See previous posts to get up to speed!

Point three:

God’s Eternal Purpose will be Consumated in the Marriage of Heaven and Earth.

I’ll make one final observation concerning God’s Eternal Purpose from these verses. It’s found in verse ten.

…as a plan for the fullness of time to unite all things in him, things in heaven and things on earth.

The Christian’s ultimate hope is not to go to heaven when one dies; it is to see heaven come to earth. We’ve already noted that Paul anticipates a day when the universe is united under the Lordship of Jesus Christ. He also anticipates a future day when God will dwell with man, even as he did prior to the fall. Then, God’s will will be done on earth even as it is in heaven.

This is the future aspect of God’s Eternal Purpose. It is clear then, that God’s Eternal Purpose has not yet been fulfilled. We are still in the midst of his purpose. For an excellent, in depth study of this concept, I highly reccomend NT Wright’s Surprised By Hope.

Application

When you look at the book of Ephesians, there is a very obvious division, as there is in many of Paul’s letters. The first three chapters are largely concerned with cosmic, philosophical, theological concepts. The latter three chapters of Ephesians bring those concepts to bear on the readers’ lives. For this post, we might ask the question of how our knowledge of God’s Eternal Purpose is to affect how we live in the present. In actuality, what we would be asking is how do we participate in God’s Eternal Purpose?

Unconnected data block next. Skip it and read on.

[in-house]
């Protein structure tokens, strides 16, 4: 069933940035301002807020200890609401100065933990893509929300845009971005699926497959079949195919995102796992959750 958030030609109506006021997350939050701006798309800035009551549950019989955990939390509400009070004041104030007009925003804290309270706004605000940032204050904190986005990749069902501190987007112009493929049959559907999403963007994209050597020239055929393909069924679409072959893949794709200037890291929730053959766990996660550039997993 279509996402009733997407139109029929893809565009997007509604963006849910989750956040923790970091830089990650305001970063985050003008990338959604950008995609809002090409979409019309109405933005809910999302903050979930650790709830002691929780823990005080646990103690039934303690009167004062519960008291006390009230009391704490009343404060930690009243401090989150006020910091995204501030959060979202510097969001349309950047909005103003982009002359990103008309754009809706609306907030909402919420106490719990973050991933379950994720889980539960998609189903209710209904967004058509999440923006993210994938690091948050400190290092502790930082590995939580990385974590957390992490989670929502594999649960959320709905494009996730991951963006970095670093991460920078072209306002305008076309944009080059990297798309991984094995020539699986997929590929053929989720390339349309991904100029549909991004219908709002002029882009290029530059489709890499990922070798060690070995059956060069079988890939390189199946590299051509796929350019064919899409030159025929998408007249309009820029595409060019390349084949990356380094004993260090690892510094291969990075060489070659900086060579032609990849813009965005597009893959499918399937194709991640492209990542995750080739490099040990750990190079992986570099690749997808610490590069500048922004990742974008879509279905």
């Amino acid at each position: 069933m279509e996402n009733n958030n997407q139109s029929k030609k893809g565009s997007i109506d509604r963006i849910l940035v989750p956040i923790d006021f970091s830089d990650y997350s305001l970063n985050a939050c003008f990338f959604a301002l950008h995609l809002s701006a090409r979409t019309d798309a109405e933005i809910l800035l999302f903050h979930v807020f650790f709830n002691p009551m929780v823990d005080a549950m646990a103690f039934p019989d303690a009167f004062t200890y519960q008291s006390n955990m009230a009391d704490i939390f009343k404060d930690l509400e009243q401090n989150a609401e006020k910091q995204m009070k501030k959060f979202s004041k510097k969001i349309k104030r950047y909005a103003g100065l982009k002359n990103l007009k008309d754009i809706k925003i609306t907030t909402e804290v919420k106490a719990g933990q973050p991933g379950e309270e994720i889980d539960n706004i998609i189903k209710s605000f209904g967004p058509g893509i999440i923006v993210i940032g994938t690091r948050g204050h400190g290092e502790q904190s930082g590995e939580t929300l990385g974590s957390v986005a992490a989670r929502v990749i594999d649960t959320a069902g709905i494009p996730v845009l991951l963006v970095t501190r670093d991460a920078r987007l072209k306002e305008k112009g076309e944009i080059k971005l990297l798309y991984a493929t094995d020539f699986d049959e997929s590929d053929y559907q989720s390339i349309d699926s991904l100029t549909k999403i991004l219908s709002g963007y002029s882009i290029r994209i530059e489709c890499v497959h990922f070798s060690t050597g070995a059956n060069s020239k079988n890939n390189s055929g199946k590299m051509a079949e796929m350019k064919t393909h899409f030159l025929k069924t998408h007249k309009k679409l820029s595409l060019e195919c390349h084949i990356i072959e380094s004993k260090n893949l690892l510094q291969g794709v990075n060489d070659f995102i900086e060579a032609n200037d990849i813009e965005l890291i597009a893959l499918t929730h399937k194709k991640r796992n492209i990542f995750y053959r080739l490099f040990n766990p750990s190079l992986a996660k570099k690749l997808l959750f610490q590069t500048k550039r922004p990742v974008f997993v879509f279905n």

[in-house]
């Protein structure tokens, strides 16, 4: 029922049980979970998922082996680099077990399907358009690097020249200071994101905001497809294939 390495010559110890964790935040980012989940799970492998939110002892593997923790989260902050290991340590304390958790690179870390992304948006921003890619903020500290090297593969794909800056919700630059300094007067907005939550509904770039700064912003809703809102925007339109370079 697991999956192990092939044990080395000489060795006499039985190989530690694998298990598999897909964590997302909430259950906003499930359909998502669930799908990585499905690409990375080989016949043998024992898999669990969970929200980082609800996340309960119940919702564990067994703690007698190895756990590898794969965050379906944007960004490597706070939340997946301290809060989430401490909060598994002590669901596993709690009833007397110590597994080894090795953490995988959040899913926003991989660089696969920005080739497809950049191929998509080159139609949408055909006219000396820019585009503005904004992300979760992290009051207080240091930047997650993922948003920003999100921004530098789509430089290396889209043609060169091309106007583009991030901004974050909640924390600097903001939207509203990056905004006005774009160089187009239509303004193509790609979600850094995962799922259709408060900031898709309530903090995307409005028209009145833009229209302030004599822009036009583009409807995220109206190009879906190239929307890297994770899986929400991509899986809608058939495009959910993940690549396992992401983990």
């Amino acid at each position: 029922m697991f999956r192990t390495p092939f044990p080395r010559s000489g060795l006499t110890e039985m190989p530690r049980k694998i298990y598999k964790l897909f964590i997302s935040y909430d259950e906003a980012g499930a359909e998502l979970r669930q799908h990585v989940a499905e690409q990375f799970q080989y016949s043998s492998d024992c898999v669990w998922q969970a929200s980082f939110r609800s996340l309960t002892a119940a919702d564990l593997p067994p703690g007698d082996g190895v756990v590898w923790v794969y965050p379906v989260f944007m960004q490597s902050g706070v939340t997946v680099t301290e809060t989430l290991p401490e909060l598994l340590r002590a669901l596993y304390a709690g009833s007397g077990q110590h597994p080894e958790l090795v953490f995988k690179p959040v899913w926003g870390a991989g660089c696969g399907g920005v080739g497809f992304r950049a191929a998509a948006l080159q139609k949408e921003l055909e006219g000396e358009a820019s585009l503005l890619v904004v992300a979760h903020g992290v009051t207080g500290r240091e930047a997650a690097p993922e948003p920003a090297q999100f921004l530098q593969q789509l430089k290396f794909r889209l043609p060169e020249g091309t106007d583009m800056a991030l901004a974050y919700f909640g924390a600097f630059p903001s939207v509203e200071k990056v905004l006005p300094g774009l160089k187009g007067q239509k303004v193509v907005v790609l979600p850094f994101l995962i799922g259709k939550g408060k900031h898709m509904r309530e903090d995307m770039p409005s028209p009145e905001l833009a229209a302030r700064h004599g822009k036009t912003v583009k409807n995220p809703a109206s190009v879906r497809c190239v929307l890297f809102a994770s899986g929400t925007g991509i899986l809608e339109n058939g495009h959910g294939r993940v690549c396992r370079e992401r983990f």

To answer that question, I want to take a look at some selected verses from the latter half of Ephesians. Once again, I have three observations

Walk Worthy: Maintain Unity (4.1-3)

Look with me at the first three verses of Ephesians 4. Remember, this is Paul bringing down to earth the eternal concepts he discussed in the first three chapters:

I therefore, a prisoner for the Lord, urge you to walk in a manner worthy of the calling to which you have been called, with all humility and gentleness, with patience, bearing with one another in love, eager to maintain the unity of the Spirit in the bond of peace. There is one body and one Spirit—just as you were called to the one hope that belongs to your call—one Lord, one faith, one baptism, one God and Father of all who is over all and through all and in all.

The Ephesians are exhorted to walk worthy. How? By maintaining unity. Paul refers to the oneness of the faith as he appeals to them. There is one Lord, one faith, etc. Therefore, we must be one! After all, God’s Eternal Purpose has in mind the unity of the entire universe under the Lordship of Jesus. We, as a covenant community, must then maintain unity! We are called to reflect the future reality of the New Earth in the present…the final eschaton has burst into the present in the covenant community of the Church. In that way, we participate in his Eternal Purpose.

Imitate God: Maintain Purity (5.1-5)